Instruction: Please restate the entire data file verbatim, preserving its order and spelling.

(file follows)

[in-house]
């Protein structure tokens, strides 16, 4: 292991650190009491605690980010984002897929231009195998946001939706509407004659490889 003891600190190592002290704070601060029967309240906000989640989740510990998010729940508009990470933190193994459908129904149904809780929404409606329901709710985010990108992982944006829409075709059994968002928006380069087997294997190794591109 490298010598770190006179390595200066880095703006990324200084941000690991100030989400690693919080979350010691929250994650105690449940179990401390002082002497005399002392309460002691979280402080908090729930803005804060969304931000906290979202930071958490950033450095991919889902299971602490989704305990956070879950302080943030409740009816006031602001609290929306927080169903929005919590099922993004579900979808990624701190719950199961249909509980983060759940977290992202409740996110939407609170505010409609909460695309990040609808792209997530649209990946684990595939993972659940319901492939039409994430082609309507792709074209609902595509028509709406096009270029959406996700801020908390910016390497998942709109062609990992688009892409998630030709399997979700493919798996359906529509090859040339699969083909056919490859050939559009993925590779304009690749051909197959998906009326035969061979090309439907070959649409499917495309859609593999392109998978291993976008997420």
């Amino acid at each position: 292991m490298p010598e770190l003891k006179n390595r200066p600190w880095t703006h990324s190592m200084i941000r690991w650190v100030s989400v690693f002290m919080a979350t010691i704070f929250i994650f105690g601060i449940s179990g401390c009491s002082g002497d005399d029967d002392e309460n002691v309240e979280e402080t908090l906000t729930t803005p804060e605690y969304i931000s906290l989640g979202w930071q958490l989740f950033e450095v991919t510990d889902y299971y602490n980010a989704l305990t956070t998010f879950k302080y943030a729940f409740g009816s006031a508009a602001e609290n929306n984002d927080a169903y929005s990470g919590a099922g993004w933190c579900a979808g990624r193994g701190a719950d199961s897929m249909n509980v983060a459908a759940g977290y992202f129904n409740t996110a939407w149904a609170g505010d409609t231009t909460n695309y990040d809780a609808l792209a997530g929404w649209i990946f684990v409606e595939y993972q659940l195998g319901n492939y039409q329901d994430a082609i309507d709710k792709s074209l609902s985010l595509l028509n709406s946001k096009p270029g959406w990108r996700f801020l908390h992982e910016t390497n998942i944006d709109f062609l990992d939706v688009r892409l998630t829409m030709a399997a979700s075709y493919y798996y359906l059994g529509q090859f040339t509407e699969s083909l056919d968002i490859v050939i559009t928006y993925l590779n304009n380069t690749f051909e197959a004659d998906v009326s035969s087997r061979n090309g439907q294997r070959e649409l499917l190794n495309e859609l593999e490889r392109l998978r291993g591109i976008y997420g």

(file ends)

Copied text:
[in-house]
């Protein structure tokens, strides 16, 4: 292991650190009491605690980010984002897929231009195998946001939706509407004659490889 003891600190190592002290704070601060029967309240906000989640989740510990998010729940508009990470933190193994459908129904149904809780929404409606329901709710985010990108992982944006829409075709059994968002928006380069087997294997190794591109 490298010598770190006179390595200066880095703006990324200084941000690991100030989400690693919080979350010691929250994650105690449940179990401390002082002497005399002392309460002691979280402080908090729930803005804060969304931000906290979202930071958490950033450095991919889902299971602490989704305990956070879950302080943030409740009816006031602001609290929306927080169903929005919590099922993004579900979808990624701190719950199961249909509980983060759940977290992202409740996110939407609170505010409609909460695309990040609808792209997530649209990946684990595939993972659940319901492939039409994430082609309507792709074209609902595509028509709406096009270029959406996700801020908390910016390497998942709109062609990992688009892409998630030709399997979700493919798996359906529509090859040339699969083909056919490859050939559009993925590779304009690749051909197959998906009326035969061979090309439907070959649409499917495309859609593999392109998978291993976008997420």
């Amino acid at each position: 292991m490298p010598e770190l003891k006179n390595r200066p600190w880095t703006h990324s190592m200084i941000r690991w650190v100030s989400v690693f002290m919080a979350t010691i704070f929250i994650f105690g601060i449940s179990g401390c009491s002082g002497d005399d029967d002392e309460n002691v309240e979280e402080t908090l906000t729930t803005p804060e605690y969304i931000s906290l989640g979202w930071q958490l989740f950033e450095v991919t510990d889902y299971y602490n980010a989704l305990t956070t998010f879950k302080y943030a729940f409740g009816s006031a508009a602001e609290n929306n984002d927080a169903y929005s990470g919590a099922g993004w933190c579900a979808g990624r193994g701190a719950d199961s897929m249909n509980v983060a459908a759940g977290y992202f129904n409740t996110a939407w149904a609170g505010d409609t231009t909460n695309y990040d809780a609808l792209a997530g929404w649209i990946f684990v409606e595939y993972q659940l195998g319901n492939y039409q329901d994430a082609i309507d709710k792709s074209l609902s985010l595509l028509n709406s946001k096009p270029g959406w990108r996700f801020l908390h992982e910016t390497n998942i944006d709109f062609l990992d939706v688009r892409l998630t829409m030709a399997a979700s075709y493919y798996y359906l059994g529509q090859f040339t509407e699969s083909l056919d968002i490859v050939i559009t928006y993925l590779n304009n380069t690749f051909e197959a004659d998906v009326s035969s087997r061979n090309g439907q294997r070959e649409l499917l190794n495309e859609l593999e490889r392109l998978r291993g591109i976008y997420g």